On the surface, this might seem like a think piece on social media and social games. How social media has evolved and devolved to take us back to some sort of cyber grassroots state of loneliness and how we’re all just here to find a connection.
In November of last year, HootSuite published an infographic on “The Evolution of Social Media.” You can check it out here: http://blog.hootsuite.com/evolution-of-social-media-infographic/.
It traces 5 years of social media. 5. Granted, a lot has happened in the last 5 years. The amount of social media users is staggering. People are using social media to innovate, to change the world, to drive business, build brands and other Important Things.
They’re also using it to connect to other people.
When it really comes down to is, the Facebook and Twitter users that companies are trying to hook with compelling content and calls to action are people who, even though they may buy what the companies are selling, are maintaining their online community because it’s their COMMUNITY. The people they interact with are their friends, or at least they are sort of friends, and it becomes very important on a psychological and philosophical level.
This isn’t news. Since AOL launched in 1985, people have used computers to connect to one another. By 1997, they could chat with each other real time. Google was born in 1998 and by 2000 the dot com bubble went kablewy and people were already wondering about the future of the Internet. That was the first year that I, personally, started using the Internet with any frequency.
I know, right? Late bloomer for sure. In 2000, as Google announced that it had indexed over a billion pages, I was taking surveys on a site called emode.com. The first quiz I took was “What Type of Dog are You?” I was a Golden Retriever.
I didn’t realize it, but emode was a social networking site. Later owned by Tickle, Inc., Wikipedia says that they provided “self discovery and social networking services.” I slowly built a profile and made a few “friends” but didn’t accept any date invitations and never sent anyone any pictures. I actually met a friend on that site that I remain friends with to this day. I’ve never met him in person, but he was the one who typed “you should make a Friendster account. It’s fun.”
So I joined Friendster. The personality quizzes gave way to testimonials written by people who knew you in real life and who had known you on the Internet long enough to say something nice about you. You posted pictures of yourself. You looked up ex boyfriends and ex friends and long lost family members. Sometimes you found them.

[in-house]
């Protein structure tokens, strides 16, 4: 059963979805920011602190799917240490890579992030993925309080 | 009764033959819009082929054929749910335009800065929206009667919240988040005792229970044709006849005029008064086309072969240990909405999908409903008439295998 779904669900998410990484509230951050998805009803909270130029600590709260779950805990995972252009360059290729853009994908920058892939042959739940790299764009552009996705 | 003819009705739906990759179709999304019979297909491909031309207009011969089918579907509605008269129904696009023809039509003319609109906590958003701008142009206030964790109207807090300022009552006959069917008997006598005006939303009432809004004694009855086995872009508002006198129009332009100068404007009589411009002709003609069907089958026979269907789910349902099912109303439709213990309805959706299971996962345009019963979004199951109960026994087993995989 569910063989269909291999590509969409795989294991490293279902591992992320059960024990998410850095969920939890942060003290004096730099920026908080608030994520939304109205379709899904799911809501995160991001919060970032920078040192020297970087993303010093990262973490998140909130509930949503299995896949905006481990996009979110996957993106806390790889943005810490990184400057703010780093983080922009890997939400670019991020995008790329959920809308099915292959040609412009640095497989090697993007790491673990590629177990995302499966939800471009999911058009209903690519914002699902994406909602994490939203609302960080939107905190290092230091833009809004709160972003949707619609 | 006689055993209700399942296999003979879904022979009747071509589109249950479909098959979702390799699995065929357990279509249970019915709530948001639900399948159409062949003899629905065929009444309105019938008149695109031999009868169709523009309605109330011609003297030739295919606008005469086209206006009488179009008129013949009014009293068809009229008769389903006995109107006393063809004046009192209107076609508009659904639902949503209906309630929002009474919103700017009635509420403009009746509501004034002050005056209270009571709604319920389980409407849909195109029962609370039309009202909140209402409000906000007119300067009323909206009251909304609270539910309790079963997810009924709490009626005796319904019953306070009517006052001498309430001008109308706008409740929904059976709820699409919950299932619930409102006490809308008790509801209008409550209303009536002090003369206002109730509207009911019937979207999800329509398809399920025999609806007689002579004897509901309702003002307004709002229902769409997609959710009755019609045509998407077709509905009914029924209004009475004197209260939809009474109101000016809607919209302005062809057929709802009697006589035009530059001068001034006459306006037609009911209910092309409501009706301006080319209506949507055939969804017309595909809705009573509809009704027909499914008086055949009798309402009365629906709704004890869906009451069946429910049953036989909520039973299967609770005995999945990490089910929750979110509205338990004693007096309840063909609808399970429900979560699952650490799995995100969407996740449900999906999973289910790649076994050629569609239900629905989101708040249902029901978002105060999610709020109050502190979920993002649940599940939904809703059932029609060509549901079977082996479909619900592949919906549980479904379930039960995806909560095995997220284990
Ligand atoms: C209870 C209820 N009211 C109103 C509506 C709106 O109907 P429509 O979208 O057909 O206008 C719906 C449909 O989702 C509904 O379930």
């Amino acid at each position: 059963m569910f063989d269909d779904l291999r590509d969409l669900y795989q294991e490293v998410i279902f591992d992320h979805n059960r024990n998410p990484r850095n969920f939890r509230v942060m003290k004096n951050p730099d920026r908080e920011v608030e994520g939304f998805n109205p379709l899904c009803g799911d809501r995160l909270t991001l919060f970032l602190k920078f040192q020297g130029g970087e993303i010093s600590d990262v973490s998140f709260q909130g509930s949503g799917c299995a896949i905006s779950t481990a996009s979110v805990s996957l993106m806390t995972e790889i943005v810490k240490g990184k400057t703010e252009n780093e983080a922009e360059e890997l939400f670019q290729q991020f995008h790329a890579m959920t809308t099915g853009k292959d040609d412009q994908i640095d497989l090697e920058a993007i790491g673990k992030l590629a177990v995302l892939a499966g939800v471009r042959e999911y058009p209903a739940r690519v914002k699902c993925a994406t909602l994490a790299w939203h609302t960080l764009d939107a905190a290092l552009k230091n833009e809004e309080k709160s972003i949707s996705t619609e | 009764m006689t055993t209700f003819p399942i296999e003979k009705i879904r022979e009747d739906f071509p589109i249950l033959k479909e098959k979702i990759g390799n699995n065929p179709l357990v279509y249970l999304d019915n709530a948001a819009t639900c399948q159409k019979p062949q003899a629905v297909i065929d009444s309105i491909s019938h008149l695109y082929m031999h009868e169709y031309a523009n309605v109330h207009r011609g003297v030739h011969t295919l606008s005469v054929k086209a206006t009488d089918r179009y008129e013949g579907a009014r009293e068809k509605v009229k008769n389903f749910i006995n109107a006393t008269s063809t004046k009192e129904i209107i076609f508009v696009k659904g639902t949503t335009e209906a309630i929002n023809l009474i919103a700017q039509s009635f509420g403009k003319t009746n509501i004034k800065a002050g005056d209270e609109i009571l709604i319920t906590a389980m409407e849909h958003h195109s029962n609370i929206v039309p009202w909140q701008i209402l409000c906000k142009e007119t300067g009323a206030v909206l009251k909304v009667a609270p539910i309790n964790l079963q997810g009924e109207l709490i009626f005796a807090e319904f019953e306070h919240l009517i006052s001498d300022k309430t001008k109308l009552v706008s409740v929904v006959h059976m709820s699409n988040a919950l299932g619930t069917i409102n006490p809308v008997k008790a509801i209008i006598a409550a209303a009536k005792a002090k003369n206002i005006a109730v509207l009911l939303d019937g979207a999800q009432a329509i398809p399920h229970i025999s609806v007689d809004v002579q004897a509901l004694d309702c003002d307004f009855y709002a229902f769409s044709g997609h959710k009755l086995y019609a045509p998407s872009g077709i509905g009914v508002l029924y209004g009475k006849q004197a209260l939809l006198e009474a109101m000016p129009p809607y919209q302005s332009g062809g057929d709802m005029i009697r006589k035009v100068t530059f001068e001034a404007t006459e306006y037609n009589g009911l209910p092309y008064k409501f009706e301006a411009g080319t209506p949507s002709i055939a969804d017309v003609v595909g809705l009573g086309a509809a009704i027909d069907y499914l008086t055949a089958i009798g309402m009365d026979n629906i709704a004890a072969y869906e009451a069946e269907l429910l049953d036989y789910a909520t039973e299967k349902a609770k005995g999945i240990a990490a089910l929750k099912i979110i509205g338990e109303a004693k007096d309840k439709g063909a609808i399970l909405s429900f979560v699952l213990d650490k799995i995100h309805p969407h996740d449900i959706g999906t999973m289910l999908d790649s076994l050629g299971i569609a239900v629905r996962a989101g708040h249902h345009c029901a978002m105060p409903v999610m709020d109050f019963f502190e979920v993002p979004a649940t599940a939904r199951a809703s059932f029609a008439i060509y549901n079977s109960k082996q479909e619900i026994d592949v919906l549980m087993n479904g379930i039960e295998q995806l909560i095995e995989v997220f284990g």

I’d just gotten settled into Friendster when this same friend said “Hey, everyone’s moving over to MySpace.” I said I didn’t want to go over to MySpace. But those customization options were too tempting and I caved. You could post songs to your profile and change your background. You could pick who your “Top Friends” were (a pressure-filled task) and you could have your own blog. I started blogging there, almost lost a job over it in 2005, and this blog was born in its first Blogspot iteration soon after.
In January 2008, based on an invitation from the same friend who lovingly dragged me into every social media platform I’ve actively participated in (you know who you are :)), I joined Facebook. Since then I have shared probably way too much information (though not nearly as much as a lot of people I know), have watched friends go through breakups and heartbreak, have gone through the same thing myself, and have, on the balance, had a pretty good time on it.
My friends are generous with their likes and comments. They cheer me up most days. While it’s not like it used to be (what is?) it’s still a nice place to “be.”
Lately, Buzzfeed and Zimbio have had personality quizzes clogging up everyone’s feed. “What Game of Thrones Character Are You?” and “What Disney Princess Are You” have provided delight to some, a cause for disdain and complaint for others.
But today, I saw it. “What Kind of Dog Are You?” Social media, for me, has come full circle.
And, apparently I’m a Lab.